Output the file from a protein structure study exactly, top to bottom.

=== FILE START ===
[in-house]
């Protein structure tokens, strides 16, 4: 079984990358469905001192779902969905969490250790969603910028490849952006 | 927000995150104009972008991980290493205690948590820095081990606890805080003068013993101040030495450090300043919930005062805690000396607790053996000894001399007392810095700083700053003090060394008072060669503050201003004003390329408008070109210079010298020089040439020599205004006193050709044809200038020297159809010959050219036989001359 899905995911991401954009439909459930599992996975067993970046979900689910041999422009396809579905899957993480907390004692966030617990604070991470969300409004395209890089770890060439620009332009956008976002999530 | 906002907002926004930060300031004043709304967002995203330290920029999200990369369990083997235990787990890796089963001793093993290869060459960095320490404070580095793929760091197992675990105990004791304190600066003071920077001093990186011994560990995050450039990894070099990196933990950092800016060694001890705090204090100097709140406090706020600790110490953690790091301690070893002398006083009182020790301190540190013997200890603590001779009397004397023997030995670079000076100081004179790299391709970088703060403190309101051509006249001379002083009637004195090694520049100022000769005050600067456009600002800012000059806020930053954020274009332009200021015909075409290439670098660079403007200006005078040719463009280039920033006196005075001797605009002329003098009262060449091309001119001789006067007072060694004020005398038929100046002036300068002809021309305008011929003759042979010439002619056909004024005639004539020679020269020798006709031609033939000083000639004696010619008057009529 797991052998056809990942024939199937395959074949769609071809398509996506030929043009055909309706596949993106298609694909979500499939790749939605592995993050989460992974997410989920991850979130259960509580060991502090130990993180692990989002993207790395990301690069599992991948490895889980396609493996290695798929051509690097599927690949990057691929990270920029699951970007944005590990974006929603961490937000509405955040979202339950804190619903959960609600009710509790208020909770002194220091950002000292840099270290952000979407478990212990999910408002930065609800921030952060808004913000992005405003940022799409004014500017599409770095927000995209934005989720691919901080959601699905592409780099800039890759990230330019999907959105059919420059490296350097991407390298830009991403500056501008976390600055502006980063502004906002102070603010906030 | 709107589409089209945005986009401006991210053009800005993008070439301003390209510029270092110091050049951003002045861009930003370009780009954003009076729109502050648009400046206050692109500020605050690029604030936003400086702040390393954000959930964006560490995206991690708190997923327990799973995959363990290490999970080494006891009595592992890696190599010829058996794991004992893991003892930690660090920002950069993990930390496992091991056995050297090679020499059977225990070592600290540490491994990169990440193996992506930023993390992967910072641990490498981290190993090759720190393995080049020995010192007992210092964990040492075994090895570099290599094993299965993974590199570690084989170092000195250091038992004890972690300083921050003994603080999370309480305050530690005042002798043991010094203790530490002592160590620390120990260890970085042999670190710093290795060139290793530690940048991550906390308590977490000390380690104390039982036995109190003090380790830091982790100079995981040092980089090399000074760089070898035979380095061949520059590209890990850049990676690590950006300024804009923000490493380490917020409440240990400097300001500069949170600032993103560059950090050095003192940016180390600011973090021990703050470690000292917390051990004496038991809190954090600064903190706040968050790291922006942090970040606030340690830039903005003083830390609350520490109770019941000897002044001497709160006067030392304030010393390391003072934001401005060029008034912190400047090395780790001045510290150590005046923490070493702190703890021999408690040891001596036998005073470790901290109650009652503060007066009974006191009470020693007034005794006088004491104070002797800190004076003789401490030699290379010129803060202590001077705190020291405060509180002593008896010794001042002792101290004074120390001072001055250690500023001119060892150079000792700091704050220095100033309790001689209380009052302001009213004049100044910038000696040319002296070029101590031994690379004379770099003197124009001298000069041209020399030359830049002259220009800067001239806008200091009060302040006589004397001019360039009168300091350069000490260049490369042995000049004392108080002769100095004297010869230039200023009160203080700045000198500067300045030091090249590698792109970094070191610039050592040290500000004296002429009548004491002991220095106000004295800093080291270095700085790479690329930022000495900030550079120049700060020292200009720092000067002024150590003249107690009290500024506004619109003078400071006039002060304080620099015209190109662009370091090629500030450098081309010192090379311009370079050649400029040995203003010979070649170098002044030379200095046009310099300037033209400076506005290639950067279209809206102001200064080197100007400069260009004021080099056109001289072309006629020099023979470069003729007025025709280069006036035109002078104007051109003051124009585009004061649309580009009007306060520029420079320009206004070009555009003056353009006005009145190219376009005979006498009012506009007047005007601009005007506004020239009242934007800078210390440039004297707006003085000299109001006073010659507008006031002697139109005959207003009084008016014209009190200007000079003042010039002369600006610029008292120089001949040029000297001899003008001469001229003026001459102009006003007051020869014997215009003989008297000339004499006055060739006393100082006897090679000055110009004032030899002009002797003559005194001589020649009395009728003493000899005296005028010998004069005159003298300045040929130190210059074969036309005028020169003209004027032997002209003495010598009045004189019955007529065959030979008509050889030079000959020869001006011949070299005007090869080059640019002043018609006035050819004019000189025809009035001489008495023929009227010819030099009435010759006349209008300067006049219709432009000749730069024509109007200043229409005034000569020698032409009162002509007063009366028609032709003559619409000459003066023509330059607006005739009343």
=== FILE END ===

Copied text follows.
[in-house]
């Protein structure tokens, strides 16, 4: 079984990358469905001192779902969905969490250790969603910028490849952006 | 927000995150104009972008991980290493205690948590820095081990606890805080003068013993101040030495450090300043919930005062805690000396607790053996000894001399007392810095700083700053003090060394008072060669503050201003004003390329408008070109210079010298020089040439020599205004006193050709044809200038020297159809010959050219036989001359 899905995911991401954009439909459930599992996975067993970046979900689910041999422009396809579905899957993480907390004692966030617990604070991470969300409004395209890089770890060439620009332009956008976002999530 | 906002907002926004930060300031004043709304967002995203330290920029999200990369369990083997235990787990890796089963001793093993290869060459960095320490404070580095793929760091197992675990105990004791304190600066003071920077001093990186011994560990995050450039990894070099990196933990950092800016060694001890705090204090100097709140406090706020600790110490953690790091301690070893002398006083009182020790301190540190013997200890603590001779009397004397023997030995670079000076100081004179790299391709970088703060403190309101051509006249001379002083009637004195090694520049100022000769005050600067456009600002800012000059806020930053954020274009332009200021015909075409290439670098660079403007200006005078040719463009280039920033006196005075001797605009002329003098009262060449091309001119001789006067007072060694004020005398038929100046002036300068002809021309305008011929003759042979010439002619056909004024005639004539020679020269020798006709031609033939000083000639004696010619008057009529 797991052998056809990942024939199937395959074949769609071809398509996506030929043009055909309706596949993106298609694909979500499939790749939605592995993050989460992974997410989920991850979130259960509580060991502090130990993180692990989002993207790395990301690069599992991948490895889980396609493996290695798929051509690097599927690949990057691929990270920029699951970007944005590990974006929603961490937000509405955040979202339950804190619903959960609600009710509790208020909770002194220091950002000292840099270290952000979407478990212990999910408002930065609800921030952060808004913000992005405003940022799409004014500017599409770095927000995209934005989720691919901080959601699905592409780099800039890759990230330019999907959105059919420059490296350097991407390298830009991403500056501008976390600055502006980063502004906002102070603010906030 | 709107589409089209945005986009401006991210053009800005993008070439301003390209510029270092110091050049951003002045861009930003370009780009954003009076729109502050648009400046206050692109500020605050690029604030936003400086702040390393954000959930964006560490995206991690708190997923327990799973995959363990290490999970080494006891009595592992890696190599010829058996794991004992893991003892930690660090920002950069993990930390496992091991056995050297090679020499059977225990070592600290540490491994990169990440193996992506930023993390992967910072641990490498981290190993090759720190393995080049020995010192007992210092964990040492075994090895570099290599094993299965993974590199570690084989170092000195250091038992004890972690300083921050003994603080999370309480305050530690005042002798043991010094203790530490002592160590620390120990260890970085042999670190710093290795060139290793530690940048991550906390308590977490000390380690104390039982036995109190003090380790830091982790100079995981040092980089090399000074760089070898035979380095061949520059590209890990850049990676690590950006300024804009923000490493380490917020409440240990400097300001500069949170600032993103560059950090050095003192940016180390600011973090021990703050470690000292917390051990004496038991809190954090600064903190706040968050790291922006942090970040606030340690830039903005003083830390609350520490109770019941000897002044001497709160006067030392304030010393390391003072934001401005060029008034912190400047090395780790001045510290150590005046923490070493702190703890021999408690040891001596036998005073470790901290109650009652503060007066009974006191009470020693007034005794006088004491104070002797800190004076003789401490030699290379010129803060202590001077705190020291405060509180002593008896010794001042002792101290004074120390001072001055250690500023001119060892150079000792700091704050220095100033309790001689209380009052302001009213004049100044910038000696040319002296070029101590031994690379004379770099003197124009001298000069041209020399030359830049002259220009800067001239806008200091009060302040006589004397001019360039009168300091350069000490260049490369042995000049004392108080002769100095004297010869230039200023009160203080700045000198500067300045030091090249590698792109970094070191610039050592040290500000004296002429009548004491002991220095106000004295800093080291270095700085790479690329930022000495900030550079120049700060020292200009720092000067002024150590003249107690009290500024506004619109003078400071006039002060304080620099015209190109662009370091090629500030450098081309010192090379311009370079050649400029040995203003010979070649170098002044030379200095046009310099300037033209400076506005290639950067279209809206102001200064080197100007400069260009004021080099056109001289072309006629020099023979470069003729007025025709280069006036035109002078104007051109003051124009585009004061649309580009009007306060520029420079320009206004070009555009003056353009006005009145190219376009005979006498009012506009007047005007601009005007506004020239009242934007800078210390440039004297707006003085000299109001006073010659507008006031002697139109005959207003009084008016014209009190200007000079003042010039002369600006610029008292120089001949040029000297001899003008001469001229003026001459102009006003007051020869014997215009003989008297000339004499006055060739006393100082006897090679000055110009004032030899002009002797003559005194001589020649009395009728003493000899005296005028010998004069005159003298300045040929130190210059074969036309005028020169003209004027032997002209003495010598009045004189019955007529065959030979008509050889030079000959020869001006011949070299005007090869080059640019002043018609006035050819004019000189025809009035001489008495023929009227010819030099009435010759006349209008300067006049219709432009000749730069024509109007200043229409005034000569020698032409009162002509007063009366028609032709003559619409000459003066023509330059607006005739009343």